Stockton College and the FAA Tech Center are geographically close in New Jersey, but intellectually even closer thanks to their shared interest in technology, research, and collaboration. These collective pursuits led experts at the Richard Stockton College of New Jersey to design and install a high-tech classroom at the Federal Aviation Administration's William J. Hughes Technical Center, which is located about 15 minutes from the school's campus. "At Stockton, we are educating the next generation of air traffic controllers and researchers," said Demetrios Roubos, technical coordinator of audiovisual systems at Stockton. "That program feeds quality people into the FAA. They recognized that and wanted to build a classroom at their location.
This joint project earned Stockton College the AMX Innovation Collaboration Initiatives Award. "It's nice to see the recognition now because we worked on this project a while ago," Roubos said. "It's also nice because the FAA folks still appreciate it. It's been a year, and they're still thrilled with it."
The model for the new collaborative learning space was Stockton's electronic classroom, featuring AMX control equipment and touch panels, a podium computer, switching equipment to project onto a larger screen, document camera, speakers, and amplifiers. The use of the AMX control equipment and touch panel interfaces enabled a simplistic user interface for ease of use with a wide array of usage scenarios within the facility. Many of Stockton's electronic classrooms are videoconferencing and lecture-capture capable, of particular importance to the FAA for continued collaboration.
"When we set out to design this room, videoconferencing kept coming up," Roubos said. "If there's a class at the FAA, and Stockton students want to take the class but not go there, they can sit in a classroom here and participate."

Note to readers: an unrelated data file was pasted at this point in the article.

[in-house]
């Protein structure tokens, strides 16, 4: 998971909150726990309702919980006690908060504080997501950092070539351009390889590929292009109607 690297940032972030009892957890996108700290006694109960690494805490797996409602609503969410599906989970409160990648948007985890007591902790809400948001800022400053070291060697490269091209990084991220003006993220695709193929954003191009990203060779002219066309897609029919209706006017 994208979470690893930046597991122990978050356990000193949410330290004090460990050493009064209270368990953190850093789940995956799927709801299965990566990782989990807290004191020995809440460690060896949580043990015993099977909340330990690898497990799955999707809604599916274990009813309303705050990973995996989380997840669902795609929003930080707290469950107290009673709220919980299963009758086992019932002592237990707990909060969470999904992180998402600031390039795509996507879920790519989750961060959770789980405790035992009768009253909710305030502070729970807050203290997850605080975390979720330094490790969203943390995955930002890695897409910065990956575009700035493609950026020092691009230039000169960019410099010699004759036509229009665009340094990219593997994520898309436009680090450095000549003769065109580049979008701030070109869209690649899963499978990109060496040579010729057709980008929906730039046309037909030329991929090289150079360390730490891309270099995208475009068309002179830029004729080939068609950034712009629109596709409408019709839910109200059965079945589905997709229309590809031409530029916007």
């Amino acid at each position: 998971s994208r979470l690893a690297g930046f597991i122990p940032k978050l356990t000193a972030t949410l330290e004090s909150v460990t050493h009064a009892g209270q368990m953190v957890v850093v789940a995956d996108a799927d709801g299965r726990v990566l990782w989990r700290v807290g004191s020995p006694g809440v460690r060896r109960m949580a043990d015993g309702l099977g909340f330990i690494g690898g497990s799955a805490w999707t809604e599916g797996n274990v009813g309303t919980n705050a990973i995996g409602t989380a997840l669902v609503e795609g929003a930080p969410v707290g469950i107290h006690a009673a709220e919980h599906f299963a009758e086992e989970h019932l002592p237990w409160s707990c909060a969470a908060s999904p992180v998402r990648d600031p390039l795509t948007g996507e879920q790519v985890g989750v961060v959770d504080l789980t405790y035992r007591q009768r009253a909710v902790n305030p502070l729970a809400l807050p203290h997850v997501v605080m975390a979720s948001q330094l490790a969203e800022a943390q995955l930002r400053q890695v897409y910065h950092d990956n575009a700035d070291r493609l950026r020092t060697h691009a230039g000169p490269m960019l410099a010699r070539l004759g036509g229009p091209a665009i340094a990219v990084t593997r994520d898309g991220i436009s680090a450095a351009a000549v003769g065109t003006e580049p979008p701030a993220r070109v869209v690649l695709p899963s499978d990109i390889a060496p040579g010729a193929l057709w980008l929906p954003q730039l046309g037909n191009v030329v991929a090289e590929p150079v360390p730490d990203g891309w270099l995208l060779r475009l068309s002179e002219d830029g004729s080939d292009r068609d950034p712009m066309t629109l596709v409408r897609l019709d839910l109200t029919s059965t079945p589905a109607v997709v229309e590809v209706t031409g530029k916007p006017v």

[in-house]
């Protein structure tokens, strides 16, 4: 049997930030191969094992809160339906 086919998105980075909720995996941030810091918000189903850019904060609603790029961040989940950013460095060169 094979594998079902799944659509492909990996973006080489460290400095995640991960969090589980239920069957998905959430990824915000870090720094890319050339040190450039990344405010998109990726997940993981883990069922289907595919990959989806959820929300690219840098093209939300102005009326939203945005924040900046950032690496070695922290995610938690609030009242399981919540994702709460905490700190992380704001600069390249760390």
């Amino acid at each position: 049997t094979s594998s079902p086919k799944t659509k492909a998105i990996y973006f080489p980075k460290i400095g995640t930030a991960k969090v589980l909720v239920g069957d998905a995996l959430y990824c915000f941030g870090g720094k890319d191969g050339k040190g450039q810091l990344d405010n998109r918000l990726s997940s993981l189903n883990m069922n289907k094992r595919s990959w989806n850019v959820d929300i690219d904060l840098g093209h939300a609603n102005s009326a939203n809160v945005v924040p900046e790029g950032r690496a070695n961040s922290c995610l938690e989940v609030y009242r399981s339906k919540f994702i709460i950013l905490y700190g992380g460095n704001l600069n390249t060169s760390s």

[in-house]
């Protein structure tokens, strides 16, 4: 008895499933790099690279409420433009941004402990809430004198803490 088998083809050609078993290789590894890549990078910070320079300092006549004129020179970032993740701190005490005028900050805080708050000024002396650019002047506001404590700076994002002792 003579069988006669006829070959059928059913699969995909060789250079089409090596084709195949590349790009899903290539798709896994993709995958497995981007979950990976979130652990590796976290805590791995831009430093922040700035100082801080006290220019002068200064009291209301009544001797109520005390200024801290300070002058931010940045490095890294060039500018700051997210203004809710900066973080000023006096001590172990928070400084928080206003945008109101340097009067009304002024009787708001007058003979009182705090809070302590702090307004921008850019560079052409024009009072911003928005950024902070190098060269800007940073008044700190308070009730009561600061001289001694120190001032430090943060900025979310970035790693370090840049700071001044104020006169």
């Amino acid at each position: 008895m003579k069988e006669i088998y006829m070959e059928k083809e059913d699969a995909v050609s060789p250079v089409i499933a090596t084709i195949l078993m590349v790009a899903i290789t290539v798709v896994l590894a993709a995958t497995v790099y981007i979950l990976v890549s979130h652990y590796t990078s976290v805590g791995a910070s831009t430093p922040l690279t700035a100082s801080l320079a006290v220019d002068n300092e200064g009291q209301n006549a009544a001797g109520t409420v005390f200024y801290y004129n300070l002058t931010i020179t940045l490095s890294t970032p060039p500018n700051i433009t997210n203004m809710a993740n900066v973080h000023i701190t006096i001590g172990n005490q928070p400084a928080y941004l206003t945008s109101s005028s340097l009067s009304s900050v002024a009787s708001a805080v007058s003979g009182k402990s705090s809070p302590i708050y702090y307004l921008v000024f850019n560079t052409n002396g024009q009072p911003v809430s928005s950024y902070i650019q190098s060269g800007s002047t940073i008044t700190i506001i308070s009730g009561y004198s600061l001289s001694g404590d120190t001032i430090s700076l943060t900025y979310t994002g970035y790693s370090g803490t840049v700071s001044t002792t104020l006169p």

Among the programs Stockton offers, the emerging Computational Science is of particular interest down the road—literally and figuratively. Computational Science mixes computer science, math, and traditional science to make accurate predictions using significantly more parameters than in the past. For example, the science of predicting the average amount of pollution that would travel from a chemical plant to a nearby river can now be accurately modeled by computational scientists to take into consideration wind speed and direction, river flow, and other variables that previously could not be compiled into one model or system. This extra information allows researchers to predict more precise outcomes.
"This project solidifi es our relationship with the FAA in terms of our students interning there or working there after graduation."
"Computational Science is important to the FAA, because the FAA is anticipating an increase in air traffic and a decrease in air traffic controllers," Roubos explained. "They're looking to bridge the gap with technology so they can use fewer flight controllers to manage more planes."
Roubos, who graduated Stockton in 2008 and is currently in the Computational Science master's program, said working with the federal agency benefits both parties. "We have FAA employees who are professors, and they offer courses at the FAA because a lot of students are employed there as well," he said. "This project solidifies our relationship with the FAA in terms of our students interning there or working there after graduation."
The $25,000 in AMX technology and equipment that is part of the award will go a long way at Stockton, he added.